Two-lined chestnut borer in flooded oak stands

By Mike Hillstrom, forest health specialist, Fitchburg,, 608-513-7690

2019 was the wettest year ever recorded in Wisconsin. Four of Wisconsin’s top five wettest years have taken place in the last decade, three of them in the last five years: 2019, 2018 and 2016. Flooding can be stressful for trees, and with flooding occurring over the past few years in many parts of the state, forest health staff expect the impacts to forests to continue to escalate.

Forest health specialists have already seen direct mortality of trees from flooding along lakes and rivers and in seasonally flooded areas that have now been flooded for several consecutive years. Now flood-stressed trees in some areas are being attacked by insects.

Two-lined chestnut borer, Agrilus bilineatus, is a common native pest of oaks that has recently begun attacking flood-stressed oaks in some areas. Previous TLCB outbreaks in Wisconsin have occurred after severe gypsy moth defoliation and the 2012-2013 drought.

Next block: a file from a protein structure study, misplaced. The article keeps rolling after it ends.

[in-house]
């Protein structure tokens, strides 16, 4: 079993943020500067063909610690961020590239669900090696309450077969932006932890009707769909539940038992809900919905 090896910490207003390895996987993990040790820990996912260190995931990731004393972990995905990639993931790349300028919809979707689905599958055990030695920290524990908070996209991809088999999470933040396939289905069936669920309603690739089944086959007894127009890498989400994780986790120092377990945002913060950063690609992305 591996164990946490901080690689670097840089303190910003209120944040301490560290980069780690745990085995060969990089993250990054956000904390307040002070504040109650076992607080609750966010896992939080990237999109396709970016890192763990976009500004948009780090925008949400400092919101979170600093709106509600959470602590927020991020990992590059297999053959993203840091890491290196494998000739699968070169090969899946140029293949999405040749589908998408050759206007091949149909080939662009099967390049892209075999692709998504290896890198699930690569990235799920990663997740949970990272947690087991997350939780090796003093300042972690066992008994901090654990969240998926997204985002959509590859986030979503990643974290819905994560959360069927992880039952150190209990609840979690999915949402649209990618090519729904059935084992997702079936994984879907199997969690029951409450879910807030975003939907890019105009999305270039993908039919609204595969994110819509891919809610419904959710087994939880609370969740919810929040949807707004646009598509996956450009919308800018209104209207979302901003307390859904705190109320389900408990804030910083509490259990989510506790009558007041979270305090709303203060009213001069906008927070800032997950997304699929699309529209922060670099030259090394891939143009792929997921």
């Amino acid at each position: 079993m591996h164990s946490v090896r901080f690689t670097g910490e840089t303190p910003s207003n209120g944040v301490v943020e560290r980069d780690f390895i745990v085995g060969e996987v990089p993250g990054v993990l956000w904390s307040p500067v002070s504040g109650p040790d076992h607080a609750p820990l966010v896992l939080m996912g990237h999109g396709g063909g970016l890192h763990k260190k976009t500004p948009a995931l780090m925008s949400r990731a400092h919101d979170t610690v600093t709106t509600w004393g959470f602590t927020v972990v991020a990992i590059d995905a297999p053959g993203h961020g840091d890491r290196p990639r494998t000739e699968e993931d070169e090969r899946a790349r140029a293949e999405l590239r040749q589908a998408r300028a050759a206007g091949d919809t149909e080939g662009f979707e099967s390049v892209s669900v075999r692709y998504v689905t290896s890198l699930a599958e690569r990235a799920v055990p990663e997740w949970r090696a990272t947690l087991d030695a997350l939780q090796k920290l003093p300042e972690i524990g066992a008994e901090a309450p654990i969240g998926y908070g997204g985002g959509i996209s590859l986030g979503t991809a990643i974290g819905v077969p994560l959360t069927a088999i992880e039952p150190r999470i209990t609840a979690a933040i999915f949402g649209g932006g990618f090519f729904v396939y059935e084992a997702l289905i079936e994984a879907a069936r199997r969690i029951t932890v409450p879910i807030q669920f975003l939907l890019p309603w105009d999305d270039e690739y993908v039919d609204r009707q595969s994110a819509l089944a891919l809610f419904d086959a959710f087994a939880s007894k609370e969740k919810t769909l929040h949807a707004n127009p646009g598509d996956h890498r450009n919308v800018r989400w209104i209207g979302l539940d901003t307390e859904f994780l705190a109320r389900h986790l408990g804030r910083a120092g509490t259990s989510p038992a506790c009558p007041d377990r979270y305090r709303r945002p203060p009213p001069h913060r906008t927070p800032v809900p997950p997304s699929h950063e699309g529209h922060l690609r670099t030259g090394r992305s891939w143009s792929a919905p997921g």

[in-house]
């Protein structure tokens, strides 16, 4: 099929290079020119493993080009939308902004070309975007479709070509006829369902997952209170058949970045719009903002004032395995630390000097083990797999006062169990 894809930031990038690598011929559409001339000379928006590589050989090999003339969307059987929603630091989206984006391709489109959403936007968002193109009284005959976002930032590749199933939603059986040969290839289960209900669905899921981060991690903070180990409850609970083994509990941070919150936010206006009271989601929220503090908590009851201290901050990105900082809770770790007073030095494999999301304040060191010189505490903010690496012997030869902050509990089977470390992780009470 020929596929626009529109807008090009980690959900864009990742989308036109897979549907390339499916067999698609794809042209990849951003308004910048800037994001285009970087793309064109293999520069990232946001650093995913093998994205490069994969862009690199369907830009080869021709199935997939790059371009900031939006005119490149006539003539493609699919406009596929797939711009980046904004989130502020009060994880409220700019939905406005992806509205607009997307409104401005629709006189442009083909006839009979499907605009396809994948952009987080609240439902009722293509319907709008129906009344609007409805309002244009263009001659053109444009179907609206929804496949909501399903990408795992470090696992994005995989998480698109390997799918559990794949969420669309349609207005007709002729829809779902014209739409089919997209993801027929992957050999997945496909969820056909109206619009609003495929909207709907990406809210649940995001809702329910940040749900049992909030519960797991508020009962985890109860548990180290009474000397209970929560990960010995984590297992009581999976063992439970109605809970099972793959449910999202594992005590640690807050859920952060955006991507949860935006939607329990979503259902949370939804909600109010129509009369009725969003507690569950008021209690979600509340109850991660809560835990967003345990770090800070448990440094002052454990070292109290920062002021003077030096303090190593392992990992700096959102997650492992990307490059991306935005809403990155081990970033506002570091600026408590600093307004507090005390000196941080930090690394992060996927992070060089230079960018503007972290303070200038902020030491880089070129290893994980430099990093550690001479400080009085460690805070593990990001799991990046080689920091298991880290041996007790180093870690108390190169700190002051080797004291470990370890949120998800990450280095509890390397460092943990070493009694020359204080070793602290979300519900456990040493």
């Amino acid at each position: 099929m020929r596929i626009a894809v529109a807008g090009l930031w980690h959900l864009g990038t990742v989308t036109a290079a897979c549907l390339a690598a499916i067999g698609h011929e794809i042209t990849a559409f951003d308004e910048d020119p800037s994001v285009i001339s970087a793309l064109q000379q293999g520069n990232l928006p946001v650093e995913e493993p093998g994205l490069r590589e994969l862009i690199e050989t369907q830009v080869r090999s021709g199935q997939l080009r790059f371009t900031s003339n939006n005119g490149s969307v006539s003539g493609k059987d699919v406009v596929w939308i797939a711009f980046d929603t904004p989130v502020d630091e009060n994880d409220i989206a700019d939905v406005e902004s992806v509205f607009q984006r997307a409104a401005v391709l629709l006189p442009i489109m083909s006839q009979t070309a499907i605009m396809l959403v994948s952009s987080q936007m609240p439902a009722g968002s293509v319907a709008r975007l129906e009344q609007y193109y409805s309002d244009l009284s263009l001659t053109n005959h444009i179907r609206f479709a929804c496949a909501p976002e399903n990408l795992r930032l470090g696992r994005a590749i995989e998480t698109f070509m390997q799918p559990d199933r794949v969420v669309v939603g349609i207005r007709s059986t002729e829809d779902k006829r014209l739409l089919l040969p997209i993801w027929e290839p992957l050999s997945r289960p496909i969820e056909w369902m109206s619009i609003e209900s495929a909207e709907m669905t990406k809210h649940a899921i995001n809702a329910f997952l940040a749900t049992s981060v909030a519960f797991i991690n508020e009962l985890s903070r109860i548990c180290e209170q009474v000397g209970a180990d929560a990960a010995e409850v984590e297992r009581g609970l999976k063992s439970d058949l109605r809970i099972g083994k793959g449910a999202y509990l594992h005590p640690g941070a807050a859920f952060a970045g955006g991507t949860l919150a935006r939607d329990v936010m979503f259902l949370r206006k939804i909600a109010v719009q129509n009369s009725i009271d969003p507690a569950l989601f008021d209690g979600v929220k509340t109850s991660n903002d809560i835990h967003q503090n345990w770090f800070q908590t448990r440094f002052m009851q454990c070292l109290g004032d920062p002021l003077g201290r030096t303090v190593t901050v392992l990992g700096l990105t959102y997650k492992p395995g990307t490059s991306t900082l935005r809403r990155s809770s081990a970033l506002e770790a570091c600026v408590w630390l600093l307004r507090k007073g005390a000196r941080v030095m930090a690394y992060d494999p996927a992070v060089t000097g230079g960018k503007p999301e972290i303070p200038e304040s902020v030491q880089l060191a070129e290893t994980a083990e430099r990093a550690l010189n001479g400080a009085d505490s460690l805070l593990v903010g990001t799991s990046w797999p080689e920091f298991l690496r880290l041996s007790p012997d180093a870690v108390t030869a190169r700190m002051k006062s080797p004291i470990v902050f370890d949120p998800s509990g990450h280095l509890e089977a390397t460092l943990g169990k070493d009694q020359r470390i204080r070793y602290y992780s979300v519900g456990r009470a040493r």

A two-lined chestnut borer larva tunnels underneath the bark of a stressed oak tree.

A two-lined chestnut borer larva tunnels underneath the bark of a stressed oak tree.

TLCB is closely related to the native bronze birch borer and damage is very similar. Larvae feed under the bark and destroy the cambium, girdling branches and sometimes the entire tree. Adult beetles also produce D-shaped exit holes when they exit from beneath the bark. The most obvious sign of TLCB infestation is branch dieback that starts in the upper canopy.

TLCB is difficult to manage in stressed forests. Salvage harvesting may help reduce economic impacts but is not effective at stopping TLCB outbreaks. Management activities like thinning should be avoided for a few years until stressed oaks have recovered. TLCB-infested trees are also frequently attacked by Armillaria root disease.

For more information, see UW-Extension publications about TLCB and oak disorders and the Minnesota DNR’s TLCB webpage.


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